Fight for Individual Rights Continues on State LevelPosted: February 4, 2014
Last year extremists proposed over 300 anti-choice bills in state legislatures across the country. Now women and families are paying the consequences as these largely unnecessary restrictions begin to go into effect and reproductive health clinics that provide abortions in addition to preventive services are forced to enter expensive legal battles in order to keep their doors open. The state of Oklahoma is still engaged in legal battles over past abortion restrictions, but far-right legislators have already announced that they plan to make social issues, including abortion, a priority this year.
In Iowa, a judge delayed a rule passed last year that would ban the use of telemedicine for medical abortions while it is being challenged by a women’s healthcare clinic. The legislature, however, has already introduced a bill that would make that ban a law. Telemedicine, which is permitted for a number of other practices, is a safe and practical way for women in rural areas to get appropriate medical care. If the rule stands, it would likely increase the incidence of late term abortion in the state, where most women must travel significant distances to receive reproductive health services. The sponsor of the bill stated that he would like to end all abortion in the state, although showed no focus on birth control or comprehensive sex education.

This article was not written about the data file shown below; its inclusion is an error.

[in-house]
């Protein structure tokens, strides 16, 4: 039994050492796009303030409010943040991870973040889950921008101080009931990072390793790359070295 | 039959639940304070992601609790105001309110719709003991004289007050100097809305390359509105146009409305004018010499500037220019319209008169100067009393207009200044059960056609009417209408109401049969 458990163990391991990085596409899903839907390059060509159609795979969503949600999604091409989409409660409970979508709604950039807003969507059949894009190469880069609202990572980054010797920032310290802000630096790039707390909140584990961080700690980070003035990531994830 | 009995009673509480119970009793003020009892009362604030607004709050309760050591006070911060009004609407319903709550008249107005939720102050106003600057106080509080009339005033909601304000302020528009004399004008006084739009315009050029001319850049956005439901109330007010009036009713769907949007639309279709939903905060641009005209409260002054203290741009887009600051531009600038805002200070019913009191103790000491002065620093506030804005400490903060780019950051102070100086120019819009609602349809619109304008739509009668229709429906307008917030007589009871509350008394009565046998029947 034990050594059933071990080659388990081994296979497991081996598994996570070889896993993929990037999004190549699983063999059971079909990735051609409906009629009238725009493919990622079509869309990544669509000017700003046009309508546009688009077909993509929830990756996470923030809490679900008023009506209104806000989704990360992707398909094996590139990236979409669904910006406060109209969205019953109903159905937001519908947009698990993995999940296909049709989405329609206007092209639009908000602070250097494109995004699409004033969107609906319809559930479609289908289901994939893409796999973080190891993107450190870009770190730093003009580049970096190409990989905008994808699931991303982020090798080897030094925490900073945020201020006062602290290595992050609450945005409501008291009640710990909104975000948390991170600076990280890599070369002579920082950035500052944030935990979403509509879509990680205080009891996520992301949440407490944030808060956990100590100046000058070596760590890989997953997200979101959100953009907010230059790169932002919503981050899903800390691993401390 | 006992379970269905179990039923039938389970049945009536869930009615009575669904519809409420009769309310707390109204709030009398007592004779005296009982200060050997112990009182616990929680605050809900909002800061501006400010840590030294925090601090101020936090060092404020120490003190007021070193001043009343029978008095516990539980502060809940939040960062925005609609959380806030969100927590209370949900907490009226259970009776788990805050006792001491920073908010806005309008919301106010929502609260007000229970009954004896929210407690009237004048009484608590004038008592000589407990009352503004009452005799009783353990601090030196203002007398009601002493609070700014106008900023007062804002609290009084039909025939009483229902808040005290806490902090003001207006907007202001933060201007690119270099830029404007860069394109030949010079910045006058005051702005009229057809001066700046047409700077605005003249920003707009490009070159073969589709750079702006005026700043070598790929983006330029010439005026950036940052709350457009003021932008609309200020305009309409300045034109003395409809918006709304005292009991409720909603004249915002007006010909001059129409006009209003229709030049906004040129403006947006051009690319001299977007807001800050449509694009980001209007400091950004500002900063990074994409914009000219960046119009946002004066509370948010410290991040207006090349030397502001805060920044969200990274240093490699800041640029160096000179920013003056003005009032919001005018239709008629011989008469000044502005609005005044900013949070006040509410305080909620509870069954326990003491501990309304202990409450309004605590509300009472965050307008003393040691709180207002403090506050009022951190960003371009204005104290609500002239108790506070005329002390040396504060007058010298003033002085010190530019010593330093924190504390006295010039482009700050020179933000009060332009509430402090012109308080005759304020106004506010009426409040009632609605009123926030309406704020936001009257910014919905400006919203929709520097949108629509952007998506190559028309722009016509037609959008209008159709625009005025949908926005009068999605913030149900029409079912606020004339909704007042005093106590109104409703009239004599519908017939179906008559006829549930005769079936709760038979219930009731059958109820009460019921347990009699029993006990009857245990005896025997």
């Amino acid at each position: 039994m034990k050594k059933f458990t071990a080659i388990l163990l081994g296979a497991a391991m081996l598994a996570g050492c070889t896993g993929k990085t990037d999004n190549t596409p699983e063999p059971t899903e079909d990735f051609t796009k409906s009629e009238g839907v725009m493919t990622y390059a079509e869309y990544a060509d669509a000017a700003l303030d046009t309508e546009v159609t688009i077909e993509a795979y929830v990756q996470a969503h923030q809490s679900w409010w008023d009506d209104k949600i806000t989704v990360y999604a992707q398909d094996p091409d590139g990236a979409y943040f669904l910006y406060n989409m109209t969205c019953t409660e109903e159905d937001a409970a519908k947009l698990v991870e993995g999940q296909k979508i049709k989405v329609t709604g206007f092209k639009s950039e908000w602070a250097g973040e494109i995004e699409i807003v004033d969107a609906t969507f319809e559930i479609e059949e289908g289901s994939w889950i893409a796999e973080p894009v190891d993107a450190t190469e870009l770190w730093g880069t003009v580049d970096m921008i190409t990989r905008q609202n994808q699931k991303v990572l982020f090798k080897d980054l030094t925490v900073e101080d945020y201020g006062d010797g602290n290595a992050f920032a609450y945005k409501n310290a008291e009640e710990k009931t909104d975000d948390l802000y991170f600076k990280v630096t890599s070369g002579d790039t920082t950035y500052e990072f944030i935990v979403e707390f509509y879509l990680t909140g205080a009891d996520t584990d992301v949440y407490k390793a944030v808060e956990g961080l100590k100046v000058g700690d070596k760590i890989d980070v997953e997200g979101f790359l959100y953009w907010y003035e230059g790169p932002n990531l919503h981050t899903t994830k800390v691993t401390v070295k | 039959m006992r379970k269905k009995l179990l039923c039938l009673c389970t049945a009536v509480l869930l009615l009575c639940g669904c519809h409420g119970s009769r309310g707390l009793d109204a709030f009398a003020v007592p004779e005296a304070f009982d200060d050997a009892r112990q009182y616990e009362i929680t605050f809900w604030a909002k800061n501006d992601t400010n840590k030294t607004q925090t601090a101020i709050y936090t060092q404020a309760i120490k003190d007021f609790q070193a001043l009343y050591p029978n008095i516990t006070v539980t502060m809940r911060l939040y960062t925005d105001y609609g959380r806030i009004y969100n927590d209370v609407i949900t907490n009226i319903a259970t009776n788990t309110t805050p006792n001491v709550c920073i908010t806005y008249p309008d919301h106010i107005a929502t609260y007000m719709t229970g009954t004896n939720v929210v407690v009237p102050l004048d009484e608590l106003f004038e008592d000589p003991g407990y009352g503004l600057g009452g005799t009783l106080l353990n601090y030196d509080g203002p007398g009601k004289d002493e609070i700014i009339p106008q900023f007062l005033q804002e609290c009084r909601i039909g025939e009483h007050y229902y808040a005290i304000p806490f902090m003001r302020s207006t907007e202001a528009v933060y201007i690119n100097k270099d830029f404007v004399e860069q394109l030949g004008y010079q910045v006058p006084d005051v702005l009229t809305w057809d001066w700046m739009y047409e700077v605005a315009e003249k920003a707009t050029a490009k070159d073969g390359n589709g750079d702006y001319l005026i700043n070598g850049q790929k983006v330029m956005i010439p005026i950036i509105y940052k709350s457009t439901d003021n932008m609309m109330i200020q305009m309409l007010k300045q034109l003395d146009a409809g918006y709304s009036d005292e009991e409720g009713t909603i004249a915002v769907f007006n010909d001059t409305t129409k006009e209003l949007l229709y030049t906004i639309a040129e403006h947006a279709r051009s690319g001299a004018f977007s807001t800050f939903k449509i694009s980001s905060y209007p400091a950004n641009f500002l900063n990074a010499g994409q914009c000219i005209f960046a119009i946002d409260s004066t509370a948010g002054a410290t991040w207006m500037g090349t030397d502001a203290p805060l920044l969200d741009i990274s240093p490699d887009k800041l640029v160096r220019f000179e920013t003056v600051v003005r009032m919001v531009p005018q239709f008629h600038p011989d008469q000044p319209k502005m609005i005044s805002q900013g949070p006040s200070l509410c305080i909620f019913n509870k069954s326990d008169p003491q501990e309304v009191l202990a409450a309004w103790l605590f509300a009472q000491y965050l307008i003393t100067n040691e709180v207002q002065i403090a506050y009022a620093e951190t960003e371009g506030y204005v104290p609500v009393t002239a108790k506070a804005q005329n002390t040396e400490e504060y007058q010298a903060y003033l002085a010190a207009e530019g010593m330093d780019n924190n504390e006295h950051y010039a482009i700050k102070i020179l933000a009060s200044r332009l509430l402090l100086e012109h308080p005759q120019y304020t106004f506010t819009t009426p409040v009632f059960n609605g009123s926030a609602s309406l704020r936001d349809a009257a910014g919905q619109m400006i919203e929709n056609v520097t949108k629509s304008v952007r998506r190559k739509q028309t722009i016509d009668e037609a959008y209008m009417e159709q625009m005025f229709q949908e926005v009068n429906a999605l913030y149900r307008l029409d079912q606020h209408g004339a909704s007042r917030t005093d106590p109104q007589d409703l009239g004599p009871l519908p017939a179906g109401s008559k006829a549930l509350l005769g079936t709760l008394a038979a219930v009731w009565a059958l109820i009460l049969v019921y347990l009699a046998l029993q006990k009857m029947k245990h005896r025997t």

Indiana is also facing challenges to a law that was set to go into effect in January. The new legislation, if upheld in court, would specifically target abortion clinics with arbitrary rules designed to end access to legal, safe abortion, and the ultimate result would likely be an increase in late-term abortion. Among the most ludicrous of the rules that supporters claim are in the interest of women’s health are regulations that require clinics providing medical abortion but absolutely no surgical procedures to nonetheless meet all the requirements of a surgical center. This legislation includes specific standards for room size and number of staff, which bears absolutely no relation to the actual procedure performed in these clinics, which consists of administering a pill. Upgrades to meet these unreasonable standards would likely be too high for most clinics.